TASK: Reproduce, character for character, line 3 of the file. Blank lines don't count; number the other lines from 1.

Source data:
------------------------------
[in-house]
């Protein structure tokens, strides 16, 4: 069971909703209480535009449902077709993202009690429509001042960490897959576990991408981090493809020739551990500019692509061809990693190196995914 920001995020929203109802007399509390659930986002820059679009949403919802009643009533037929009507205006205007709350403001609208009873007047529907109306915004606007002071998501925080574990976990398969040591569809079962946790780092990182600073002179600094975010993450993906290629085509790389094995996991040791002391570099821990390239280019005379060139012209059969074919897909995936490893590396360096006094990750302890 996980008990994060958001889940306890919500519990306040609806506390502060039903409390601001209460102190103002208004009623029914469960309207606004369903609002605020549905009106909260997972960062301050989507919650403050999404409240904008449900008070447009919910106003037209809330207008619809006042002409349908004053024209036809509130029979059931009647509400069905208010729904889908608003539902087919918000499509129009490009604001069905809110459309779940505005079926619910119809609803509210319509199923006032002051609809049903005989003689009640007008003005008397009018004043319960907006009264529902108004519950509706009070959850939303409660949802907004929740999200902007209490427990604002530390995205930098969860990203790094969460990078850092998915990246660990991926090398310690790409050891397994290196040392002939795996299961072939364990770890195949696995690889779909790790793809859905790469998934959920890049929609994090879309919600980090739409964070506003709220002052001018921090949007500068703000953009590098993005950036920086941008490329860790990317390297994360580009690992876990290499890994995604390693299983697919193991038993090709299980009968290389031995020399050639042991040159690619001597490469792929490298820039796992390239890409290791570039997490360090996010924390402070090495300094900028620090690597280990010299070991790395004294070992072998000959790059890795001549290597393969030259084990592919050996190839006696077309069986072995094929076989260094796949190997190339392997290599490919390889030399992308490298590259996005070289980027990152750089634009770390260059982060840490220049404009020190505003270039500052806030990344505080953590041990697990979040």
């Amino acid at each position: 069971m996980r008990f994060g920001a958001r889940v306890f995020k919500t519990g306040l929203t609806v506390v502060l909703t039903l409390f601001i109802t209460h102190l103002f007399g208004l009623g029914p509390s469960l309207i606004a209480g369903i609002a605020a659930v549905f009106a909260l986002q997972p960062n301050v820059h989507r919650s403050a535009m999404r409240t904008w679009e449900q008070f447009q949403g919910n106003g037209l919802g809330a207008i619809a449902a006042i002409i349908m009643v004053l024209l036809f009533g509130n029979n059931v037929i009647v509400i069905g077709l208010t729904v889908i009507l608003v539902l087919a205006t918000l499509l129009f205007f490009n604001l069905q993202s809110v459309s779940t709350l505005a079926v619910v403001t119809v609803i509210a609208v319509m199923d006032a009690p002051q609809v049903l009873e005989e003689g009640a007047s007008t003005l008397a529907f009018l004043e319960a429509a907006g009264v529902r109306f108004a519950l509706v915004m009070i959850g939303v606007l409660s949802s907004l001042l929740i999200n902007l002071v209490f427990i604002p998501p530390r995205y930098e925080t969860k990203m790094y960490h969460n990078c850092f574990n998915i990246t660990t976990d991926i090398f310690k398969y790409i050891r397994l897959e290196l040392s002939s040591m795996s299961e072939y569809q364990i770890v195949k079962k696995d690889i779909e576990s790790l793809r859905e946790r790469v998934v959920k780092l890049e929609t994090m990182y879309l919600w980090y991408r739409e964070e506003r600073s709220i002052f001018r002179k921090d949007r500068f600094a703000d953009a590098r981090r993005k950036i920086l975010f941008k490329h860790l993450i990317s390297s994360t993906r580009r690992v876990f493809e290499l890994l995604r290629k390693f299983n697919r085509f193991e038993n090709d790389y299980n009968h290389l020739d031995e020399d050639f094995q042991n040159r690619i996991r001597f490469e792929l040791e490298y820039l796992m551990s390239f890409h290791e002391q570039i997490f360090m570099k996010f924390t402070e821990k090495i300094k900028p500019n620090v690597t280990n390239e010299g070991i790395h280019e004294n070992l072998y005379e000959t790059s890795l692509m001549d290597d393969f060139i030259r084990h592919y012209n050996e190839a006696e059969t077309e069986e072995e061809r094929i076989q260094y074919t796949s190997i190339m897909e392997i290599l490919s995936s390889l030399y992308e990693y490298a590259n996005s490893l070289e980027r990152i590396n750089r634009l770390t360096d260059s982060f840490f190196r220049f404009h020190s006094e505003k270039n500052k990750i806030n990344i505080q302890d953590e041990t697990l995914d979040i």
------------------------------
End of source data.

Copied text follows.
């Amino acid at each position: 069971m996980r008990f994060g920001a958001r889940v306890f995020k919500t519990g306040l929203t609806v506390v502060l909703t039903l409390f601001i109802t209460h102190l103002f007399g208004l009623g029914p509390s469960l309207i606004a209480g369903i609002a605020a659930v549905f009106a909260l986002q997972p960062n301050v820059h989507r919650s403050a535009m999404r409240t904008w679009e449900q008070f447009q949403g919910n106003g037209l919802g809330a207008i619809a449902a006042i002409i349908m009643v004053l024209l036809f009533g509130n029979n059931v037929i009647v509400i069905g077709l208010t729904v889908i009507l608003v539902l087919a205006t918000l499509l129009f205007f490009n604001l069905q993202s809110v459309s779940t709350l505005a079926v619910v403001t119809v609803i509210a609208v319509m199923d006032a009690p002051q609809v049903l009873e005989e003689g009640a007047s007008t003005l008397a529907f009018l004043e319960a429509a907006g009264v529902r109306f108004a519950l509706v915004m009070i959850g939303v606007l409660s949802s907004l001042l929740i999200n902007l002071v209490f427990i604002p998501p530390r995205y930098e925080t969860k990203m790094y960490h969460n990078c850092f574990n998915i990246t660990t976990d991926i090398f310690k398969y790409i050891r397994l897959e290196l040392s002939s040591m795996s299961e072939y569809q364990i770890v195949k079962k696995d690889i779909e576990s790790l793809r859905e946790r790469v998934v959920k780092l890049e929609t994090m990182y879309l919600w980090y991408r739409e964070e506003r600073s709220i002052f001018r002179k921090d949007r500068f600094a703000d953009a590098r981090r993005k950036i920086l975010f941008k490329h860790l993450i990317s390297s994360t993906r580009r690992v876990f493809e290499l890994l995604r290629k390693f299983n697919r085509f193991e038993n090709d790389y299980n009968h290389l020739d031995e020399d050639f094995q042991n040159r690619i996991r001597f490469e792929l040791e490298y820039l796992m551990s390239f890409h290791e002391q570039i997490f360090m570099k996010f924390t402070e821990k090495i300094k900028p500019n620090v690597t280990n390239e010299g070991i790395h280019e004294n070992l072998y005379e000959t790059s890795l692509m001549d290597d393969f060139i030259r084990h592919y012209n050996e190839a006696e059969t077309e069986e072995e061809r094929i076989q260094y074919t796949s190997i190339m897909e392997i290599l490919s995936s390889l030399y992308e990693y490298a590259n996005s490893l070289e980027r990152i590396n750089r634009l770390t360096d260059s982060f840490f190196r220049f404009h020190s006094e505003k270039n500052k990750i806030n990344i505080q302890d953590e041990t697990l995914d979040i």